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PostPosted: Tue Apr 09, 2019 7:30 am 
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mcoop57 wrote:
That’s it exactly Tony, thanks for the photo!

Mr Pro10, it’s my opinion that an automatic bilge pump (even though it’s crazy cool) is just a bit overkill for this application. I have managed a decade of pedal sailing without a 12V system, and am kind of determined to keep it that way.

When it comes to bilge pumps and you're sinking, overkill is exactly what you want.

Before I installed an automatic bilge pump I use to come back from a rough day on the water with up to 10-20 gallons of water in the hull due to the leaking front hatch. The pump solved this problem.

As long as you have a 12 Volt battery on board, an automatic bilge pump is ideal. I have a depth finder/chart plotter so I do have a battery. Installing a 12Volt battery in a TI is a breeze. Hobie sells a kit to do in either a Waterproof Gel Cell Battery or lithium.

I also carry a manual pump but I never have to use it anymore.


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PostPosted: Tue Apr 09, 2019 7:55 pm 
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The issue with the pump inlet in the drink holder is not only that it isn't at the lowest section of the hull, when under way the water collects in the rear, especially when pedalling as boats nose rises. As it fills with water rear sinks even lower. More and more water comes in the rudder lines as they submerge. So you have a fair amount of water in hull before it comes anywhere near the inlet.

If you have anything in the hull you have to ensure it can't foul the inlet once its sloshing around in the water. I know I have sucked a plastic bag into a manual bilge pump causing it to fail to operate


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PostPosted: Tue Apr 09, 2019 10:11 pm 
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Sorry, but in my opinion, fitting greater bilge pump capacity instead of reducing the volume of water ingress in the first place is the classic "putting lipstick on a pig" scenario. I have never had more than one gallon in the hull, and that was after a 8 hour vigorous sail offshore. (I am still working to reduce water intake even further, even though I have NEVER needed to use my bilge pump -instead opening the bung after retrieval on land)

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2012 Tandem Island "SIC EM" with Hobie spinnaker


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PostPosted: Tue Apr 09, 2019 10:18 pm 
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Location: Forster, NSW, Australia
WAVERIDER wrote:
The issue with the pump inlet in the drink holder is not only that it isn't at the lowest section of the hull, when under way the water collects in the rear, especially when pedalling as boats nose rises. As it fills with water rear sinks even lower. More and more water comes in the rudder lines as they submerge. So you have a fair amount of water in hull before it comes anywhere near the inlet.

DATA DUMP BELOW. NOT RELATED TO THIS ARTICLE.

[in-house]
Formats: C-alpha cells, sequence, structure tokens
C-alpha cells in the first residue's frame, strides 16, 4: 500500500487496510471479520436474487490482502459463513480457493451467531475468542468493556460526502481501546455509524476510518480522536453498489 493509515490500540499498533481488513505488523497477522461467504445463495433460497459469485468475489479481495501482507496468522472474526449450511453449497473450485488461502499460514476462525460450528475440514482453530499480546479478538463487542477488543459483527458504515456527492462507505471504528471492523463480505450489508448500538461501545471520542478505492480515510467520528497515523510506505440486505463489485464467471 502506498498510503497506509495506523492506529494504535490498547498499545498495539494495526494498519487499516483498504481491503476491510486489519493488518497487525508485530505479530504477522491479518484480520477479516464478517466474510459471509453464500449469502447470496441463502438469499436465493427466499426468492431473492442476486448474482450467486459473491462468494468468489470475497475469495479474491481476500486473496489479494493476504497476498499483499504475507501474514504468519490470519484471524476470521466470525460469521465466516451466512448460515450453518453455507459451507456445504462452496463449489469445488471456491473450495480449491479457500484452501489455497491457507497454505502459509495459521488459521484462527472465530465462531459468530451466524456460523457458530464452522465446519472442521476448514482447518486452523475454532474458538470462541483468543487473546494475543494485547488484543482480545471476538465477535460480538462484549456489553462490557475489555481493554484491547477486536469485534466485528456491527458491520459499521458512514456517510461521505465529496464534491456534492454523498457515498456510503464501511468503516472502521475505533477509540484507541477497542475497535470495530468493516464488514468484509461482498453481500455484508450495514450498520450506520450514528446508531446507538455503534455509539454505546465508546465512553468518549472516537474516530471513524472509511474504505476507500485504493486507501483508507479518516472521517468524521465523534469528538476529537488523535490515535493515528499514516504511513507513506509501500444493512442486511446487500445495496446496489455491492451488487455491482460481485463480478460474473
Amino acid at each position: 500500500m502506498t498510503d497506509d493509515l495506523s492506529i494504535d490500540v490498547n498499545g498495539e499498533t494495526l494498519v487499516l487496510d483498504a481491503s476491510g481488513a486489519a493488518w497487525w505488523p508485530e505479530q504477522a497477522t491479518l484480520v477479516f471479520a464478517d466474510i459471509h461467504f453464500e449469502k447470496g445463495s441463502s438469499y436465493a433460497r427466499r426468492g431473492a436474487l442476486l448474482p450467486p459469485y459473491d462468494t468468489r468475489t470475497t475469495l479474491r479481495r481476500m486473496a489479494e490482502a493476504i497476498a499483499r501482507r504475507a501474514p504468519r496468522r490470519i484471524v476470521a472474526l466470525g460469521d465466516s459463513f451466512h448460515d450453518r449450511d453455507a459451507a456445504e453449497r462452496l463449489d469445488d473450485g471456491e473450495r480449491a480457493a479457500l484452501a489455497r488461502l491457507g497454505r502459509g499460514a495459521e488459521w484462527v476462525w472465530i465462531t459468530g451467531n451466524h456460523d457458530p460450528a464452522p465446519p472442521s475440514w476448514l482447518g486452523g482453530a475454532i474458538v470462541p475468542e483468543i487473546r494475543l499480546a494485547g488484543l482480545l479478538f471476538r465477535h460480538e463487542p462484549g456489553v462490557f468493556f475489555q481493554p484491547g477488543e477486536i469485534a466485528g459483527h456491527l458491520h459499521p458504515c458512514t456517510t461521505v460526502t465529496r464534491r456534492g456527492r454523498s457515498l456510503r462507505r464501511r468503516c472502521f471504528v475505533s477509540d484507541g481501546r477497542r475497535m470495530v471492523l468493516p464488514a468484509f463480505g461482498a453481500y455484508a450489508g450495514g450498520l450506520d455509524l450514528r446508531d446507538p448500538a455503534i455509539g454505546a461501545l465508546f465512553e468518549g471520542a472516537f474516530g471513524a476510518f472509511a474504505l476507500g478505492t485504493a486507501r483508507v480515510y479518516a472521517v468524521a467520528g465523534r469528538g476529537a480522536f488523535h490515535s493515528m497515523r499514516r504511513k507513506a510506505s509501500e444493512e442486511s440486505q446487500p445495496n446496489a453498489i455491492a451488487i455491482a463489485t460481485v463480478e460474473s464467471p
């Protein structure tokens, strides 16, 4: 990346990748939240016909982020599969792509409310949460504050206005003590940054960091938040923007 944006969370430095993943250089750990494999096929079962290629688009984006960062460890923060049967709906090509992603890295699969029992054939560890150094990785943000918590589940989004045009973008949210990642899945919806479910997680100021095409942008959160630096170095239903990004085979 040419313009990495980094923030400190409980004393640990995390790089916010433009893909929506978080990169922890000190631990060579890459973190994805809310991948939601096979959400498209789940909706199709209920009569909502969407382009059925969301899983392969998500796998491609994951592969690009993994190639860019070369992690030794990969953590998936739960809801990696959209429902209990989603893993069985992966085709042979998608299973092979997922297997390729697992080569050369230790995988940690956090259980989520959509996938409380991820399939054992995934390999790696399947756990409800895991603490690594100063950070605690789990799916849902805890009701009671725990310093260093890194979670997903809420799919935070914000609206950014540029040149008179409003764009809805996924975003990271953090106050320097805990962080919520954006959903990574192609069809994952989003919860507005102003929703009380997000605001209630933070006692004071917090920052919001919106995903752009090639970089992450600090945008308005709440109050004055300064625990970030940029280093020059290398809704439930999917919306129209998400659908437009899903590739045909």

If you have anything in the hull you have to ensure it can't foul the inlet once its sloshing around in the water. I know I have sucked a plastic bag into a manual bilge pump causing it to fail to operate


Agreed, but see my comment above about porcine makeup...
Have you:-
    Smeared silicon on rudder lines to reduce the diameter of possible water ingress?
    Ensured that round hatch gaskets are grit free and silicone covered to ensure optimal sealing?
    Worked on minimising water intrusion through the front hatch?



Keeping water out is way preferable to removing it afterwards.

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2012 Tandem Island "SIC EM" with Hobie spinnaker


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PostPosted: Wed Apr 10, 2019 10:17 am 
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I can't speak for everyone but I've tried all the tricks on this forum and more to reduce water ingress, to no avail. I've also worked with my Hobie dealer on the problem. He and I both agree from numerous testing that no significant water is entering via the hull, it's definitely coming in via the front hatch. Both he and I have worked on the hatch for years, trying many different methods to mitigate the problem. We both finally gave up. He said Hobie's stance on this was that the hatch is only leak resistant, not leak proof so I would not be getting a new hull or even a new hatch cover and would just have to live with it. It's only an issue when waves break over the front hatch, so there's not much more I can do.

Some TI's don't have this issue but many do. The TI front hatch is infamous for leaking, this forum is full of such accounts. If you have a TI that doesn't have a leaking front hatch, count yourself lucky.

I went for years without an electric bilge pump trying to resolve the leaking issue instead. I got tired of draining gallons of water out of the hull at the launch ramp after a rough day on the water, so I finally decided to see what would happen if I installed a pump.